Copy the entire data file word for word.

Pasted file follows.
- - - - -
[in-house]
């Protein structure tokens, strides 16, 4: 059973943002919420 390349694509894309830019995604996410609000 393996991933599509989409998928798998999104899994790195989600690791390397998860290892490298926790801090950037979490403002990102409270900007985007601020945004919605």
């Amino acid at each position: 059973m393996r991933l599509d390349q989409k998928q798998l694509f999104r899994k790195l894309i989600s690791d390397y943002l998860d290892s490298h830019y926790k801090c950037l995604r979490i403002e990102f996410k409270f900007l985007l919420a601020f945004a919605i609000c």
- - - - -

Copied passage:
[in-house]
């Protein structure tokens, strides 16, 4: 059973943002919420 390349694509894309830019995604996410609000 393996991933599509989409998928798998999104899994790195989600690791390397998860290892490298926790801090950037979490403002990102409270900007985007601020945004919605």
């Amino acid at each position: 059973m393996r991933l599509d390349q989409k998928q798998l694509f999104r899994k790195l894309i989600s690791d390397y943002l998860d290892s490298h830019y926790k801090c950037l995604r979490i403002e990102f996410k409270f900007l985007l919420a601020f945004a919605i609000c």